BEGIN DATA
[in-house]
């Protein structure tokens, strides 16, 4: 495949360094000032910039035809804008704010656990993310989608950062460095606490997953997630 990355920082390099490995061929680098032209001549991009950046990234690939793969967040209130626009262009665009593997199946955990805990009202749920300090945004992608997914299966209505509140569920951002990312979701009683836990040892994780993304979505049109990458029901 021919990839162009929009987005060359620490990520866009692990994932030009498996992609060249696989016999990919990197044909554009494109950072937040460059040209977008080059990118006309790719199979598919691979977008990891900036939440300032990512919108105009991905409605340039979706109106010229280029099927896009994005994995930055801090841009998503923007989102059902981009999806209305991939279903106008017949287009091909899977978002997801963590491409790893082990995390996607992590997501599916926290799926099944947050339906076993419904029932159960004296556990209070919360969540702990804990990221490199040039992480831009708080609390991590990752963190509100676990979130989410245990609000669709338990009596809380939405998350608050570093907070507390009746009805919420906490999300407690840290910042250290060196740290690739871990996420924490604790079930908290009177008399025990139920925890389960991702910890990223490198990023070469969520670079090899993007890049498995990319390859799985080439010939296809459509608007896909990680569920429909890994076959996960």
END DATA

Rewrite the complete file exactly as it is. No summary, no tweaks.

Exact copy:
[in-house]
């Protein structure tokens, strides 16, 4: 495949360094000032910039035809804008704010656990993310989608950062460095606490997953997630 990355920082390099490995061929680098032209001549991009950046990234690939793969967040209130626009262009665009593997199946955990805990009202749920300090945004992608997914299966209505509140569920951002990312979701009683836990040892994780993304979505049109990458029901 021919990839162009929009987005060359620490990520866009692990994932030009498996992609060249696989016999990919990197044909554009494109950072937040460059040209977008080059990118006309790719199979598919691979977008990891900036939440300032990512919108105009991905409605340039979706109106010229280029099927896009994005994995930055801090841009998503923007989102059902981009999806209305991939279903106008017949287009091909899977978002997801963590491409790893082990995390996607992590997501599916926290799926099944947050339906076993419904029932159960004296556990209070919360969540702990804990990221490199040039992480831009708080609390991590990752963190509100676990979130989410245990609000669709338990009596809380939405998350608050570093907070507390009746009805919420906490999300407690840290910042250290060196740290690739871990996420924490604790079930908290009177008399025990139920925890389960991702910890990223490198990023070469969520670079090899993007890049498995990319390859799985080439010939296809459509608007896909990680569920429909890994076959996960």